When Muster Dogs aired on television for the first time in 2022, the introductory episode exceeded all expectation and attracted 1.5 million viewers.

Five adorable kelpie pups were the drawcard in the first series, except these pooches were never just pretty-faced, cuddly balls of fluff. They were all intelligent and driven, destined for life on a farm.

This heartening documentary followed five graziers across Australia as they transformed kelpie puppies through daily training routines into biddable, working dogs who can think on their paws under pressure.

Lisa Millar’s Muster Dogs: From Pups to Pros is the companion book to the second series of the popular show, which this time features the progress of a group of collies. Gympie-born Millar, who co-hosts ABC News Breakfast, is proud that this winning formula appeals to city and farmer dog lovers, although the urban contingent finds it hard to reconcile that the program’s tail-wagging superstars are caged outside at night.

The intensive training of a muster dog takes three years, but for the purposes of this ABC production, the period was shortened to 12 months. It was a risky experiment which posed the question: is it nature or nurture, genetic traits or training that creates a champion dog? Participants and the producers of Muster Dogs wondered if it was possible for the handpicked youngsters to learn how to corral livestock in such a tight timeframe.

“Never work with animals or children” is a saying attributed to the American comedian WC Fields. Ben Emery, the camera operator, should relate because the young collies in the second series were tricky to film.

The ideal was to get footage from the dog’s perspective, which meant crouching low but, as soon as Emery did that, the dogs bounded all over him and wet noses pressed up against his camera’s lens. It was also a challenge to keep the pups in Emery’s viewfinder because whenever they were released, they scattered to the furthest reaches of the exercise yard.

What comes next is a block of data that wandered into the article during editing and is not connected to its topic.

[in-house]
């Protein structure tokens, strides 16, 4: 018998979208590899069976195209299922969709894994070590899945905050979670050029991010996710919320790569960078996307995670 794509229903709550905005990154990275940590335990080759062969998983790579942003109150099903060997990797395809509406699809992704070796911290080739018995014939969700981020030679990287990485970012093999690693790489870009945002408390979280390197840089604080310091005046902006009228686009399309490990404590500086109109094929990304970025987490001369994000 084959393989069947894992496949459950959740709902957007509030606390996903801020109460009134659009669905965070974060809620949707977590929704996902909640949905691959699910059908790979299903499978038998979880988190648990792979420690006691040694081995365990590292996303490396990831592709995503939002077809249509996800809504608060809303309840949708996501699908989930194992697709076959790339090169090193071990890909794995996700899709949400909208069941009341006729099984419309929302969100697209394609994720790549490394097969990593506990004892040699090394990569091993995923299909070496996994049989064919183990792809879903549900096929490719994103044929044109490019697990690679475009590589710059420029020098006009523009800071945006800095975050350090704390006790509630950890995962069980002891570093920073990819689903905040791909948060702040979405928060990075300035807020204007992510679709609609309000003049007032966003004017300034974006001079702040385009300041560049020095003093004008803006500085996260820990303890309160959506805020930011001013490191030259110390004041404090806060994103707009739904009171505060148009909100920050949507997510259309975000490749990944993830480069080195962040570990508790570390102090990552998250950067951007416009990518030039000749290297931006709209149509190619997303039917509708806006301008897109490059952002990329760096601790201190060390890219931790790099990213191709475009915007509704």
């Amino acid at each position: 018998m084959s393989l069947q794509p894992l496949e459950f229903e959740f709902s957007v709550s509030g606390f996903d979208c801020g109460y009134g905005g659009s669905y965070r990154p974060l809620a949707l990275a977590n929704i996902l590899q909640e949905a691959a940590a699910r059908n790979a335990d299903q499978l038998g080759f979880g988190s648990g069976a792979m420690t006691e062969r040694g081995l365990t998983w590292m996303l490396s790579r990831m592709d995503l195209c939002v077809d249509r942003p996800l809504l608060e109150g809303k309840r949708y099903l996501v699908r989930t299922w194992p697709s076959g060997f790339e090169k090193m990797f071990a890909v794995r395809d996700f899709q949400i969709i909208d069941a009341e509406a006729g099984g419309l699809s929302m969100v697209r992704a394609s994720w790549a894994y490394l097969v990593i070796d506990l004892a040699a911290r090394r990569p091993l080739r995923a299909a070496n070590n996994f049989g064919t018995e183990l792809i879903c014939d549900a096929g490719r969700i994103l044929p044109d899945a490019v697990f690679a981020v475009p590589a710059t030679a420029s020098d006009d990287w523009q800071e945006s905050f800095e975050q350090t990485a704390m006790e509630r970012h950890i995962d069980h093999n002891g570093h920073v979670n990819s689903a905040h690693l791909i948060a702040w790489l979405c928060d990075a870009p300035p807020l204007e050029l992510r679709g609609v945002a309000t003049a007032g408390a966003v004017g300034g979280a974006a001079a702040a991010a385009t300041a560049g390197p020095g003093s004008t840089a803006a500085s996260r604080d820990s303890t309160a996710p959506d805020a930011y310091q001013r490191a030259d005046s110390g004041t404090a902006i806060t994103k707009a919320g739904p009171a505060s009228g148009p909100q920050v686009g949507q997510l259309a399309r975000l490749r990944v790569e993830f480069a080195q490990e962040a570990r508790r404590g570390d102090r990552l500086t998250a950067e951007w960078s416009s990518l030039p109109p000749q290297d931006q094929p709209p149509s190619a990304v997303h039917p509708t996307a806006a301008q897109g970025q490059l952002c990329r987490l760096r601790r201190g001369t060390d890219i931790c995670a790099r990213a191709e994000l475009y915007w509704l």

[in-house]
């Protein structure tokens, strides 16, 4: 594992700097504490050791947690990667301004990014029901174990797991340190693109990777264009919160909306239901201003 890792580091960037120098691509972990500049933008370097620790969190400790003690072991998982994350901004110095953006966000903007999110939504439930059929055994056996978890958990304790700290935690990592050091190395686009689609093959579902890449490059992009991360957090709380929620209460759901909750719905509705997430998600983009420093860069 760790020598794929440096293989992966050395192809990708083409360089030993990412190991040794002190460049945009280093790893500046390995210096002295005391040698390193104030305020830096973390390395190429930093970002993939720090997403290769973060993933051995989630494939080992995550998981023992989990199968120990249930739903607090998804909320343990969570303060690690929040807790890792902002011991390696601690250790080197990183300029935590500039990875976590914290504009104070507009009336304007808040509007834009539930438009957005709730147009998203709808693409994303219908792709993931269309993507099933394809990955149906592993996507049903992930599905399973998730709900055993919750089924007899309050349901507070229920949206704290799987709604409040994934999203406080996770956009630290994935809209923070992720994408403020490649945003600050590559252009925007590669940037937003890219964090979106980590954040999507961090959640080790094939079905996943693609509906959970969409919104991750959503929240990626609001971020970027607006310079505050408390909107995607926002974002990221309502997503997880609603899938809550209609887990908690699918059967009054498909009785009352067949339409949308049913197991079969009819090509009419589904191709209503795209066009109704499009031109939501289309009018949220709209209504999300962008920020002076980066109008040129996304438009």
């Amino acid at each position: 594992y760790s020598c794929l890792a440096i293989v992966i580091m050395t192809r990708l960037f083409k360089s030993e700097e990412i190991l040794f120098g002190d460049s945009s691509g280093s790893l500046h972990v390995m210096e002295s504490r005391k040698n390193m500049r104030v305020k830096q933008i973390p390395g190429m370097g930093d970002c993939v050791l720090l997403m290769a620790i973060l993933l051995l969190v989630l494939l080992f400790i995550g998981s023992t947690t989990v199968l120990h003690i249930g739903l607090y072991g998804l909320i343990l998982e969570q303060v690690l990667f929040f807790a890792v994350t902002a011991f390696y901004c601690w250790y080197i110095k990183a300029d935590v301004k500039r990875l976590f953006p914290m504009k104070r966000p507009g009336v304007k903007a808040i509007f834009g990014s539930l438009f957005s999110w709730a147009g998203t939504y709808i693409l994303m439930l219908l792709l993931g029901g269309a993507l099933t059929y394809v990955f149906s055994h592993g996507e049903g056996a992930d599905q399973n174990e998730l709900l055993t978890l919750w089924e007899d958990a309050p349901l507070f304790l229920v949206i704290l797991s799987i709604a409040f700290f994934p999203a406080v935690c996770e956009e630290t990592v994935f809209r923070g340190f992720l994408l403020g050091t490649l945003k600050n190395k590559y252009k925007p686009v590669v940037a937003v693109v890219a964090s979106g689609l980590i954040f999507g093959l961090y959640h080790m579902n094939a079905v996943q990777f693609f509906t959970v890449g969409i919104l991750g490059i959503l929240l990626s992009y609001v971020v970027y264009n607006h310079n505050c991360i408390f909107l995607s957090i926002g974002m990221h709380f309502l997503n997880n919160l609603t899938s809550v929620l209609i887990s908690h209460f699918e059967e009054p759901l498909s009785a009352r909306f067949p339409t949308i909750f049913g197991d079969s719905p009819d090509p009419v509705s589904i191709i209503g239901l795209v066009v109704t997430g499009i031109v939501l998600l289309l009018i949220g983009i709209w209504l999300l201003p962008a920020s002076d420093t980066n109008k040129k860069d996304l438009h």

According to canine expert Neil McDonald, good dogs are bred and champions are made. In 2022, Ross Gilmore paid the record price of $49,000 for Capree Eve, a kelpie. He paid this staggering amount because of the bitch’s exceptional bloodlines and, so far, the animal has been an asset.

Gilmore knows from experience that one farmer working with a few gifted dogs can achieve the equivalent of two or three labourers. This could explain why there are between 270,000 and 300,000 working dogs Down Under.

This documentary series demonstrated the immense value working canines bring to stock welfare and farm management, with the added advantage of negligible environmental wear and tear.

Kelpie and border collie breeds and others have an invaluable advance-and-retreat instinct around cattle and sheep. It’s like a dance – how far to push, when to back off and how much pressure to use without panicking the cattle, which is when accidents can occur.

In this entertaining, down-to-earth page turner, Millar immerses the reader in her rewarding journey as narrator for two seasons of Muster Dogs. She surveys the personality traits of border collies Buddy, Ash, Indi, Molly and Snow and the trials and tribulations of trainers Steve, Lily, Russ, Zoe and Cilla in the second series.

Participants were given targets and dates were organised for the camera crew to visit and film the progress made. Trainers were under considerable external and personal pressures to prove the worth of their hound.

Millar illustrates the bond between humans and dogs with insightful, funny and at times poignant anecdotes. The action and input from the trainers is pitted against the backdrop of Outback Australia. The result is authentic Australiana with masses of rural appeal.

Examining the show’s enormous impact, Millar takes readers behind the scenes, into agricultural heartland and the complex challenges graziers endure in a world of dust, utes, long-distance driving and big hats under an unforgiving sun.

She explains key terminology for a more informed awareness of the mustering process. For instance, “flight zone” is the distance the dog can approach before the stock moves. “Sticky” is the dog’s capacity to keep an eye on the stock with such intensity it appears to be transfixed, frozen like a statue.

As well as co-hosting ABC News Breakfast, Lisa Miller is a guest presenter on Back Roads and the author of the memoir Daring to Fly. Formerly a foreign correspondent for the ABC based in London and Washington DC, the author has covered events as diverse as the Olympics, the US Elections and Harry and Megan’s royal wedding.  She’s witnessed terrorist attacks, school shootings, earthquakes and fires which have left an indelible mark.

Millar’s enjoyment and delight in her contribution to Muster Dogs is infectious and shines through the text of this insightful feelgood read.

Muster Dogs: From Pups to Pros by Lisa Miller, ABC Books, $34.99

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